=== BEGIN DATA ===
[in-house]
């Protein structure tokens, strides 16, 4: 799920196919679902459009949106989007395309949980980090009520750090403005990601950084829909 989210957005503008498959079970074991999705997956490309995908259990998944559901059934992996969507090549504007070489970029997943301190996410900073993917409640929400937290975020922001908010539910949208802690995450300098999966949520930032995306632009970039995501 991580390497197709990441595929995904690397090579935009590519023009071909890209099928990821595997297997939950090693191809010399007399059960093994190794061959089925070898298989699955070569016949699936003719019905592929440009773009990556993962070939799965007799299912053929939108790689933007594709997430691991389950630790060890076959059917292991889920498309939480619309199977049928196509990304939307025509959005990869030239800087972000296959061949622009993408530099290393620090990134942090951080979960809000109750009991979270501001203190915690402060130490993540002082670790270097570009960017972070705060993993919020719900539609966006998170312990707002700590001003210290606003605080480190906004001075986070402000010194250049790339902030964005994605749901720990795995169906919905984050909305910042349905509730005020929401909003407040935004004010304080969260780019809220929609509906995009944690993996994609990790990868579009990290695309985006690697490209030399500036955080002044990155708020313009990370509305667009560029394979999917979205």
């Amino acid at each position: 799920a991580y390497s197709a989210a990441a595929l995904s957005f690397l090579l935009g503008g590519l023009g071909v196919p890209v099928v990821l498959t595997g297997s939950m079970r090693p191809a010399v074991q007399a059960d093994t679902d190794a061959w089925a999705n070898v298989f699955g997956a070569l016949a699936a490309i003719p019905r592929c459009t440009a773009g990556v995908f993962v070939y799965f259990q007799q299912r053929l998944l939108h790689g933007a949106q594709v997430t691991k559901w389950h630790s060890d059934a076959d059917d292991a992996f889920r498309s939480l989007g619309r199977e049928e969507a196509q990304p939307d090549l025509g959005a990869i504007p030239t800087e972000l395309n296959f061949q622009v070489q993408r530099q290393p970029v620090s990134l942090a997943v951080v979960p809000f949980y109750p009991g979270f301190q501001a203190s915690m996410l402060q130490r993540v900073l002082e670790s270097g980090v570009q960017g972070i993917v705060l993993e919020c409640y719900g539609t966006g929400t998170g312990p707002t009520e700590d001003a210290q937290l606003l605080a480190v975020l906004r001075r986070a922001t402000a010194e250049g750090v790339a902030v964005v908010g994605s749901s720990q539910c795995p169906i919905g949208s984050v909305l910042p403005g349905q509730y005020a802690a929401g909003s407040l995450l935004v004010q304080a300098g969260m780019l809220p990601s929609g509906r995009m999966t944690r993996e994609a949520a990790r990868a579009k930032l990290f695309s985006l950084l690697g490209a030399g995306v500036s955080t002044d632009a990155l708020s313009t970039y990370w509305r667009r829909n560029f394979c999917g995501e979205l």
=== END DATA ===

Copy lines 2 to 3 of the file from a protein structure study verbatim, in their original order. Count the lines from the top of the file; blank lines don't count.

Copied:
């Protein structure tokens, strides 16, 4: 799920196919679902459009949106989007395309949980980090009520750090403005990601950084829909 989210957005503008498959079970074991999705997956490309995908259990998944559901059934992996969507090549504007070489970029997943301190996410900073993917409640929400937290975020922001908010539910949208802690995450300098999966949520930032995306632009970039995501 991580390497197709990441595929995904690397090579935009590519023009071909890209099928990821595997297997939950090693191809010399007399059960093994190794061959089925070898298989699955070569016949699936003719019905592929440009773009990556993962070939799965007799299912053929939108790689933007594709997430691991389950630790060890076959059917292991889920498309939480619309199977049928196509990304939307025509959005990869030239800087972000296959061949622009993408530099290393620090990134942090951080979960809000109750009991979270501001203190915690402060130490993540002082670790270097570009960017972070705060993993919020719900539609966006998170312990707002700590001003210290606003605080480190906004001075986070402000010194250049790339902030964005994605749901720990795995169906919905984050909305910042349905509730005020929401909003407040935004004010304080969260780019809220929609509906995009944690993996994609990790990868579009990290695309985006690697490209030399500036955080002044990155708020313009990370509305667009560029394979999917979205």
């Amino acid at each position: 799920a991580y390497s197709a989210a990441a595929l995904s957005f690397l090579l935009g503008g590519l023009g071909v196919p890209v099928v990821l498959t595997g297997s939950m079970r090693p191809a010399v074991q007399a059960d093994t679902d190794a061959w089925a999705n070898v298989f699955g997956a070569l016949a699936a490309i003719p019905r592929c459009t440009a773009g990556v995908f993962v070939y799965f259990q007799q299912r053929l998944l939108h790689g933007a949106q594709v997430t691991k559901w389950h630790s060890d059934a076959d059917d292991a992996f889920r498309s939480l989007g619309r199977e049928e969507a196509q990304p939307d090549l025509g959005a990869i504007p030239t800087e972000l395309n296959f061949q622009v070489q993408r530099q290393p970029v620090s990134l942090a997943v951080v979960p809000f949980y109750p009991g979270f301190q501001a203190s915690m996410l402060q130490r993540v900073l002082e670790s270097g980090v570009q960017g972070i993917v705060l993993e919020c409640y719900g539609t966006g929400t998170g312990p707002t009520e700590d001003a210290q937290l606003l605080a480190v975020l906004r001075r986070a922001t402000a010194e250049g750090v790339a902030v964005v908010g994605s749901s720990q539910c795995p169906i919905g949208s984050v909305l910042p403005g349905q509730y005020a802690a929401g909003s407040l995450l935004v004010q304080a300098g969260m780019l809220p990601s929609g509906r995009m999966t944690r993996e994609a949520a990790r990868a579009k930032l990290f695309s985006l950084l690697g490209a030399g995306v500036s955080t002044d632009a990155l708020s313009t970039y990370w509305r667009r829909n560029f394979c999917g995501e979205l």